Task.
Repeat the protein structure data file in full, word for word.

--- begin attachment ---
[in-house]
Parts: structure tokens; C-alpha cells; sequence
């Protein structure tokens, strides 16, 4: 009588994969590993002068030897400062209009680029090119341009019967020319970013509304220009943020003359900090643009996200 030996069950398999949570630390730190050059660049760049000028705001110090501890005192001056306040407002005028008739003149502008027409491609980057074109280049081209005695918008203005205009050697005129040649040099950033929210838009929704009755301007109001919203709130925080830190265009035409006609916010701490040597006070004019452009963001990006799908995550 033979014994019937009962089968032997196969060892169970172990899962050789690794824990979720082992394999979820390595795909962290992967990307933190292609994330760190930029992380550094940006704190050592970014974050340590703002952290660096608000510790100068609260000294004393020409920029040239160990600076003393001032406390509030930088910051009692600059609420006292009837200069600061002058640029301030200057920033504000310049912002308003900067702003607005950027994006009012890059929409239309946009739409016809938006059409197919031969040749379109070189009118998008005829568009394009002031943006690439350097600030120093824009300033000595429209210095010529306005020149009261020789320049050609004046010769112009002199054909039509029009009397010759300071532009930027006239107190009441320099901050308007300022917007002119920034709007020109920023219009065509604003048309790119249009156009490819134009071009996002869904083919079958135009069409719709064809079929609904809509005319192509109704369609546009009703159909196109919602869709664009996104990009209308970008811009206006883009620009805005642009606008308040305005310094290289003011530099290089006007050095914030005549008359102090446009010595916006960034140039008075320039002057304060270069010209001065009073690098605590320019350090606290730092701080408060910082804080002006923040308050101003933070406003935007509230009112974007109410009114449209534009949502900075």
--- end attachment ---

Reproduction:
[in-house]
Parts: structure tokens; C-alpha cells; sequence
């Protein structure tokens, strides 16, 4: 009588994969590993002068030897400062209009680029090119341009019967020319970013509304220009943020003359900090643009996200 030996069950398999949570630390730190050059660049760049000028705001110090501890005192001056306040407002005028008739003149502008027409491609980057074109280049081209005695918008203005205009050697005129040649040099950033929210838009929704009755301007109001919203709130925080830190265009035409006609916010701490040597006070004019452009963001990006799908995550 033979014994019937009962089968032997196969060892169970172990899962050789690794824990979720082992394999979820390595795909962290992967990307933190292609994330760190930029992380550094940006704190050592970014974050340590703002952290660096608000510790100068609260000294004393020409920029040239160990600076003393001032406390509030930088910051009692600059609420006292009837200069600061002058640029301030200057920033504000310049912002308003900067702003607005950027994006009012890059929409239309946009739409016809938006059409197919031969040749379109070189009118998008005829568009394009002031943006690439350097600030120093824009300033000595429209210095010529306005020149009261020789320049050609004046010769112009002199054909039509029009009397010759300071532009930027006239107190009441320099901050308007300022917007002119920034709007020109920023219009065509604003048309790119249009156009490819134009071009996002869904083919079958135009069409719709064809079929609904809509005319192509109704369609546009009703159909196109919602869709664009996104990009209308970008811009206006883009620009805005642009606008308040305005310094290289003011530099290089006007050095914030005549008359102090446009010595916006960034140039008075320039002057304060270069010209001065009073690098605590320019350090606290730092701080408060910082804080002006923040308050101003933070406003935007509230009112974007109410009114449209534009949502900075």